array of function pointers in a class

This is a discussion on array of function pointers in a class within the C++ Programming forums, part of the General Programming Boards category; I have a class member for which I'm trying to create a function pointer that will be stored in an ...

  1. #1
    Registered User mlupo's Avatar
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    array of function pointers in a class

    I have a class member for which I'm trying to create a function pointer that will be stored in an array [of function pointers].
    Given this example:
    Code:
    void CMyClass::MyFunction1(int32 param1, int32 param2){
        ...
    }
    
    /*When the MyClass class is initialized, I want to create a pointer to that function.  
    currently I am doing that in the constructor which I believe is OK to do. 
    */
    void (*f[1])(int32, int32) = {MyFunction1}
    At compile time, the compiler complains:
    error: argument of type 'void (CMyClass:(int32, int32)' does not match 'void (*)(int32, int32)'

    I tried a few things to rectify this based on the error message but only made things worse.
    Any suggestions?

    Thanks in advance...
    Mike
    NEVER PET YOUR DOG WHILE IT'S ON FIRE!

  2. #2
    Registered User mlupo's Avatar
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    Through trial and error I think I may have solved this.

    Code:
    void (CMyClass::*f[1])(int32, int32) = {&CMyClass::MyFunction1}
    If this is glaringly wrong, please post a reply.

    Thanks
    NEVER PET YOUR DOG WHILE IT'S ON FIRE!

  3. #3
    C++まいる!Cをこわせ!
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    This should be right.
    Remember that class member functions pointers are not the same as normal functions pointers, because they require an instance to work!
    (MyInstance->*Function_ptr)();
    (MyInstance.*Function_ptr)();
    Quote Originally Posted by Adak View Post
    io.h certainly IS included in some modern compilers. It is no longer part of the standard for C, but it is nevertheless, included in the very latest Pelles C versions.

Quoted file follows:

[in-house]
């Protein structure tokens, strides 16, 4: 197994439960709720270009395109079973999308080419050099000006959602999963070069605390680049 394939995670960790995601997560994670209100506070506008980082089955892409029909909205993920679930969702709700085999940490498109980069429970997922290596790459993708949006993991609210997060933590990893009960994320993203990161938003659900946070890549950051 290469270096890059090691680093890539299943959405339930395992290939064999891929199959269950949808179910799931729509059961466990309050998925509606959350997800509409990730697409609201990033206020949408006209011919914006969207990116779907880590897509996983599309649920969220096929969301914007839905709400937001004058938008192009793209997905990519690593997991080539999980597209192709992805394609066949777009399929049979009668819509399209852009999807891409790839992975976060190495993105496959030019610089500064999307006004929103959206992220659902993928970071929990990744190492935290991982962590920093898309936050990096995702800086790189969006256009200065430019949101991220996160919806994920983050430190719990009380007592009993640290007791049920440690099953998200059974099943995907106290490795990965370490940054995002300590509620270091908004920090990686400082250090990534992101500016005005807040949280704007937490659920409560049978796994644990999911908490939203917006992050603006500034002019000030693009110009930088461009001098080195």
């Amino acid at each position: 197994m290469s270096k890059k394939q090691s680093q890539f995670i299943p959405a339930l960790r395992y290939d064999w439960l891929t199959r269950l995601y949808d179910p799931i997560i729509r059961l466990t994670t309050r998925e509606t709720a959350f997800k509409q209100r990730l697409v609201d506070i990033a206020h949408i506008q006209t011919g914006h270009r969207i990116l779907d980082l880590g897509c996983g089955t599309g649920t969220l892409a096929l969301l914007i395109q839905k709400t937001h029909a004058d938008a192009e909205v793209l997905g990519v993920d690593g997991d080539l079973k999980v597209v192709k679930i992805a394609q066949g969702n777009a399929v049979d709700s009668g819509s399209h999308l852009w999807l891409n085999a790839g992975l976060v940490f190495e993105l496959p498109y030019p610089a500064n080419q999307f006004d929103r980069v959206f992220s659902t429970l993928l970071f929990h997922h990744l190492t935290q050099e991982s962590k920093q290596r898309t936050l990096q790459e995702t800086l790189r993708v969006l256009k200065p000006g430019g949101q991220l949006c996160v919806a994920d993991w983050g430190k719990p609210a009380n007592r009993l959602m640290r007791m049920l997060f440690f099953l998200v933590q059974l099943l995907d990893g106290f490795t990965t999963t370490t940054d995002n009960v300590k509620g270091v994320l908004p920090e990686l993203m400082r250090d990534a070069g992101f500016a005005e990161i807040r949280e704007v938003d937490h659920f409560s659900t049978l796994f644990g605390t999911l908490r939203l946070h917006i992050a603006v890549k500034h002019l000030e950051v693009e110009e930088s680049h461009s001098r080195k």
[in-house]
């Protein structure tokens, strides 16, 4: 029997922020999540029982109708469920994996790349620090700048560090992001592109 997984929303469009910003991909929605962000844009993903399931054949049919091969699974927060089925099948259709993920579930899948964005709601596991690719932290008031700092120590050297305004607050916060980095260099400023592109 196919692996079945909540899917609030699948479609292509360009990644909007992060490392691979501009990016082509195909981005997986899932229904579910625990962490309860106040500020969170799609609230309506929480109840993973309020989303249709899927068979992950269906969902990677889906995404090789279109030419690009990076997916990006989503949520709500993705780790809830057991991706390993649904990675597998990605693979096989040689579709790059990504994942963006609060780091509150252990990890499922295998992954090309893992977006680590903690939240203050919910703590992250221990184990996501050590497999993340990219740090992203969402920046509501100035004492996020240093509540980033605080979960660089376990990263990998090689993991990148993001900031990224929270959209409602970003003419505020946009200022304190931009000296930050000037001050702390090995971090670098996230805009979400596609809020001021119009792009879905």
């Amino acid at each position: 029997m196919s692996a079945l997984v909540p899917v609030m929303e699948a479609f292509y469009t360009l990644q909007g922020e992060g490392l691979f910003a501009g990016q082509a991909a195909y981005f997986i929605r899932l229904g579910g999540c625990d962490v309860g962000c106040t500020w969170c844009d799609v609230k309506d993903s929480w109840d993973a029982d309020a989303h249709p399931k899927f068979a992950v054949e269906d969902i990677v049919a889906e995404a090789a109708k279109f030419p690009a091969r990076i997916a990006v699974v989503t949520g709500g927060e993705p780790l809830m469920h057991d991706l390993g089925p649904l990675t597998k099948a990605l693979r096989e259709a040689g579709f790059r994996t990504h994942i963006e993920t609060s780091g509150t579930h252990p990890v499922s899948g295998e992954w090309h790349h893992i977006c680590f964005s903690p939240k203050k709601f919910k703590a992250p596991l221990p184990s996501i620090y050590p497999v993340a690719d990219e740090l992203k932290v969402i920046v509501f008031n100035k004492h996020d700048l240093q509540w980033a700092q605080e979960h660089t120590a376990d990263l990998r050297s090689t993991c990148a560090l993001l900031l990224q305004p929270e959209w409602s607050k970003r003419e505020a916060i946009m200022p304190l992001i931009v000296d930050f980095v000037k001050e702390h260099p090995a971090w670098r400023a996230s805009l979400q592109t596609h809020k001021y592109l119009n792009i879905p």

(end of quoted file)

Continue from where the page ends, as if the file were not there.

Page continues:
Quote Originally Posted by Salem View Post
    You mean it's included as a crutch to help ancient programmers limp along without them having to relearn too much.

    Outside of your DOS world, your header file is meaningless.

  4. #4
    Cat without Hat CornedBee's Avatar
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    For sanity's sake, use typedefs!
    Code:
    typedef void (CMyClass::*MyClassI32I32Ptr)(int32, int32);
    MyClassI32I32Ptr f[1] = {&CMyClass::MyFunction1};
    All the buzzt!
    CornedBee

    "There is not now, nor has there ever been, nor will there ever be, any programming language in which it is the least bit difficult to write bad code."
    - Flon's Law

  5. #5
    Super Moderator VirtualAce's Avatar
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    For sanity's sake, use typedefs!
    Seconded. Very hard to read without a typedef and more confusing than it actually is just b/c the code is ugly.

  6. #6
    Captain Crash brewbuck's Avatar
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    IMHO, unless you're implementing a state machine, you shouldn't be using member function pointers. Hell, I'd prefer a giant switch statement to that sort of mess.
    Code:
    //try
    //{
    	if (a) do { f( b); } while(1);
    	else   do { f(!b); } while(1);
    //}

  7. #7
    Cat without Hat CornedBee's Avatar
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    The one place I've used member function pointers in real code (not counting pointers immediately bound using Boost.Bind) was in a recursive descent parser, where every production function was a member function. There were two productions similar enough that I wanted to make them one function, but the inner part was different. So I made one function that took a pointer to the member function that parses the inner production.
    All the buzzt!
    CornedBee

    "There is not now, nor has there ever been, nor will there ever be, any programming language in which it is the least bit difficult to write bad code."
    - Flon's Law

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